Updated: 01/29/2014 6:14 PM
Created: 01/29/2014 4:43 PM WDIO.com
By: Travis Dill
Duluth Rep. Erik Simonson led a committee of state lawmakers in St. Paul on Wednesday that unveiled recommendations on synthetic drug laws. Police hope the changes would close loopholes that keep sellers out of jail.
Simonson chairs the House Select Committee on Controlled Substances and Synthetic Drugs. After a committee meeting Wednesday morning, he said lawmakers want to make life easier for police and prosecutors fighting synthetic drugs in Minnesota.
“What we've come up with today, in terms of a passed set of recommendations to the speaker, is a good set of recommendations. It carries obviously strong bipartisan support, and we think it essentially will be good for Minnesota,” Simonson said.
Duluth is familiar with the battle, and Police Chief Gordon Ramsay said closing The Last Place on Earth has improved things in town.
“Synthetics hasn't totally gone away, but I mean it's night and day difference,” Ramsay said.
The drugs are still being sold across the state because legal definitions cannot keep up with the changing drug formulas. Simonson's committee wants to define “drug” as any substance not approved for human consumption by the Food and Drug Administration.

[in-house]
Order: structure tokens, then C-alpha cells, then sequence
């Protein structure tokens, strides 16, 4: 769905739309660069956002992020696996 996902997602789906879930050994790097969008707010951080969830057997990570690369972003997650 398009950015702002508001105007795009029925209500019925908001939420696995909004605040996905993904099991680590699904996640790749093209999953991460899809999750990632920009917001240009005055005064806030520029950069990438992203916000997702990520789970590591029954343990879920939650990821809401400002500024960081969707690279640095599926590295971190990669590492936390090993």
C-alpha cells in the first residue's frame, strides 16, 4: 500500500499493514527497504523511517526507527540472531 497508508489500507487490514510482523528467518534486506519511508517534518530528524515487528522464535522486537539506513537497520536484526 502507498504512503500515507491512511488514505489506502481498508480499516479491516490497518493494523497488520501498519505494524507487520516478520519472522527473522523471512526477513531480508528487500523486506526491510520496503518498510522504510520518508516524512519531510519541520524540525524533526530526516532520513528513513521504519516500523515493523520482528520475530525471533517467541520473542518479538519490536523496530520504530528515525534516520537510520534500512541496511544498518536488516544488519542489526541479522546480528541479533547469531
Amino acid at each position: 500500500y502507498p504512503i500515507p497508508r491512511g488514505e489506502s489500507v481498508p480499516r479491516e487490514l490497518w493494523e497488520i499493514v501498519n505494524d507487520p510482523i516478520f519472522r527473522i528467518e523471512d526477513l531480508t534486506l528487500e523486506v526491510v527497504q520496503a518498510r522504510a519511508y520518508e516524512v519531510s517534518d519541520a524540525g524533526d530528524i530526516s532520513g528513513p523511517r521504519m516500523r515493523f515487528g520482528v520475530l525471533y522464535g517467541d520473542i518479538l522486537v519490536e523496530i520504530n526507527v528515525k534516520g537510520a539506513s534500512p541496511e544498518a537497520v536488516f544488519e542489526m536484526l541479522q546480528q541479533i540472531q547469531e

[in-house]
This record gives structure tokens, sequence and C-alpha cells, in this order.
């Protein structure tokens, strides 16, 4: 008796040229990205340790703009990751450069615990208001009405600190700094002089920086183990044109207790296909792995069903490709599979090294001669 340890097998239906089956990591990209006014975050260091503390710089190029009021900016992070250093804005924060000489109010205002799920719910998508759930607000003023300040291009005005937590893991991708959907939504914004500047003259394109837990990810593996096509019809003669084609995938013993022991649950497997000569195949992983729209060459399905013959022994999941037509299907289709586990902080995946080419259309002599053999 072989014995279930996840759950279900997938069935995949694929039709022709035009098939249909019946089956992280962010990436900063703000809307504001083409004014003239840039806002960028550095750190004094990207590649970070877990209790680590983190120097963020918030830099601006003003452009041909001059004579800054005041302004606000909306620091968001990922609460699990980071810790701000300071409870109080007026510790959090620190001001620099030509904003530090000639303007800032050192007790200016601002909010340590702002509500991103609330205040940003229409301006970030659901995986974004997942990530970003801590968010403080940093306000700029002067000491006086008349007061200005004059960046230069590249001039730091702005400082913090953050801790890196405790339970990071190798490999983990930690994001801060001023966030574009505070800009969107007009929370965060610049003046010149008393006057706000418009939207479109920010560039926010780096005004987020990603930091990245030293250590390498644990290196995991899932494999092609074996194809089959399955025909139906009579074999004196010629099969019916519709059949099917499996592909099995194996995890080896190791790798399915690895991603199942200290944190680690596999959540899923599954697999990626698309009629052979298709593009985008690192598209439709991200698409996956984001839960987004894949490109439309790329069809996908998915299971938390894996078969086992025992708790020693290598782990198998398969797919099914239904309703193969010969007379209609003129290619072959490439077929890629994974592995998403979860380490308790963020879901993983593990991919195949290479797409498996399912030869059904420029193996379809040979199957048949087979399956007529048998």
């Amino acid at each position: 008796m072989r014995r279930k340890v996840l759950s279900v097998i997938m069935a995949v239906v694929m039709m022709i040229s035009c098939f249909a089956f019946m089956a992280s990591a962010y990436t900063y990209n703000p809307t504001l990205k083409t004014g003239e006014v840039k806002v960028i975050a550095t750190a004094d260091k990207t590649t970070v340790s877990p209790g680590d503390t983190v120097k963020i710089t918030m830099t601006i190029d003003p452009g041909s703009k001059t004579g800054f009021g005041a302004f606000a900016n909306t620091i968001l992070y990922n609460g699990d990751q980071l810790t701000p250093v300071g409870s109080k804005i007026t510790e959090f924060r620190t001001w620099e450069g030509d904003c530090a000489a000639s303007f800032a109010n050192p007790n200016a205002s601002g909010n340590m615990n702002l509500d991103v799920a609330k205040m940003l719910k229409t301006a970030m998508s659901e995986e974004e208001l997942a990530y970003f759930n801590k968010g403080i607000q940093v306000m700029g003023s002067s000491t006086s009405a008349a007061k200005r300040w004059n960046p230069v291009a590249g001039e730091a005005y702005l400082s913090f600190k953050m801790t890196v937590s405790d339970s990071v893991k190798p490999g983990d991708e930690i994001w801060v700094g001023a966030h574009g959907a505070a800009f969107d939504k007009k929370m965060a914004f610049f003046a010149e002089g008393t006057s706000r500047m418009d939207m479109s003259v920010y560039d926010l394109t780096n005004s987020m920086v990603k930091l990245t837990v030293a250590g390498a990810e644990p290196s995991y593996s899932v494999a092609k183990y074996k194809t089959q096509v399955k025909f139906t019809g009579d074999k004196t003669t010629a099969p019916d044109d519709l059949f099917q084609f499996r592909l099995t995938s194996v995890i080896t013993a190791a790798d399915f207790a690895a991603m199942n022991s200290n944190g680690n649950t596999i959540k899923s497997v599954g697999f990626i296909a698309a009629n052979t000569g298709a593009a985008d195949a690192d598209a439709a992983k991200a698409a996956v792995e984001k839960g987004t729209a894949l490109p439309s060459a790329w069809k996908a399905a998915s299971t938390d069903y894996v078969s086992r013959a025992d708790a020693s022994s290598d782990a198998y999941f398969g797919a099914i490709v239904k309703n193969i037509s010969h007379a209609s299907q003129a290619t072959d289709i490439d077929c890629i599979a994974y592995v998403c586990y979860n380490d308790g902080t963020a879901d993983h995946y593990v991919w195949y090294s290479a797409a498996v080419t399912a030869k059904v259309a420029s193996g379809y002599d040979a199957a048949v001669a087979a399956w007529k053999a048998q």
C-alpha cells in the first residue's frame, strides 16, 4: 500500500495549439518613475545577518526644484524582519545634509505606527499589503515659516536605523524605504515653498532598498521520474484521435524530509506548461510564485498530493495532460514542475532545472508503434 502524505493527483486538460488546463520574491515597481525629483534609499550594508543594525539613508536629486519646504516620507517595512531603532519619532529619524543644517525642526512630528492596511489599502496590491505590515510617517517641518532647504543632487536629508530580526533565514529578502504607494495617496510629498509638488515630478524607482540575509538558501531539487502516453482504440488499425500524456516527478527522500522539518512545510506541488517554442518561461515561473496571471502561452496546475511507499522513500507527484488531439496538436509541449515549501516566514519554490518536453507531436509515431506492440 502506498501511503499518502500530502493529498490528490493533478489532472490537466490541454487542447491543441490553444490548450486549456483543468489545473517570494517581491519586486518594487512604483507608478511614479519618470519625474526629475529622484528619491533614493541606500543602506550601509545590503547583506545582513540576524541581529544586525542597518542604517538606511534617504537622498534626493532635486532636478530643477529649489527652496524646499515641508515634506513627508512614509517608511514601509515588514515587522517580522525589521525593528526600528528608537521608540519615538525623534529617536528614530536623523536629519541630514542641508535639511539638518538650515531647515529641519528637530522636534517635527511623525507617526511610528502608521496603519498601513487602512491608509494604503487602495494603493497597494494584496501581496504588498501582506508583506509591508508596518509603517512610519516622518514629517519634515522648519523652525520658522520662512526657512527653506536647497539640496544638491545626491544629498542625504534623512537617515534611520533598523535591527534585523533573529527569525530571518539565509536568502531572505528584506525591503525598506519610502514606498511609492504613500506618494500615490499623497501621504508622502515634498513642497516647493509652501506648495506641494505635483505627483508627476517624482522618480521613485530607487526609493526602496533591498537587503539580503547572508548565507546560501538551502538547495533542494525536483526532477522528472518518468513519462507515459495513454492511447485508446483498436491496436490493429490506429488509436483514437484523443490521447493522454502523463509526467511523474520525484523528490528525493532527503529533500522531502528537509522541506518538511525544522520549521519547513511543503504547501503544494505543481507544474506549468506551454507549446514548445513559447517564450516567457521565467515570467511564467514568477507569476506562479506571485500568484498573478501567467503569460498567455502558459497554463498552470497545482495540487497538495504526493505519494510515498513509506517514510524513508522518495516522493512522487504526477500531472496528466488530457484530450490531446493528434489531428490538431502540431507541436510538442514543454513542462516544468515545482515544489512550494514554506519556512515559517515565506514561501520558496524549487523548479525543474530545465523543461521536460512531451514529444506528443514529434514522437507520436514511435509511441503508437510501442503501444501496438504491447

Ramsay said that would make it easier to put sellers behind bars.
“Several of my colleagues from across the state have called and asked for advice and we went through a lot of the struggles we had in Duluth, and this law would close a lot of the loopholes that exist now,” Ramsay said.
He said it would save the state money on the numerous and costly tests currently used to prove the drugs are illegal.
The law changes would also train prosecutors on the best practices of prosecuting synthetic drug cases.
Simonson said a bill would be drafted after lawmakers get back to work at the capital on Feb. 25. He hopes bipartisan support can carry the changes into law this spring.
Close Finish Likely as Old Friends Anderson, Schroeder Near End of Beargrease
John Beargrease Marathon officials are expecting the first mushers to cross the finish line much earlier than usual this year.
Fleets Feeling Impact of Low Gas Prices
An average American drives about 28 miles per day, meanwhile Custom Cab's taxi drivers said they drive 240 miles, so for the dozen or so cabs the company has, these low prices mean high savings.
One Man Seriously Injured When Vehicle Rear-Ends School Bus, 45 Kids Uninjured
A 49-year-old Ashland man suffered life-threatening injuries after rear-ending a school bus near Ashland on Tuesday afternoon. However, none of the 45 children on the bus were hurt.
Victim Identified in Beltrami Co. Home Explosion
The Bemidji Fire Department says a propane gas leak appears to have been the cause of an explosion that destroyed a rural Bemidji home Monday, injuring one person. The person's condition has not been released.
Enbridge Defends Northern Minnesota Route for Pipeline
Enbridge Energy is defending its proposal to build a northern Minnesota crude oil pipeline. Company executives testified Tuesday during the first day of a hearing before a regulatory judge in St. Paul. Critics of the $2.6 billion project have questioned whether the line needs a northern route.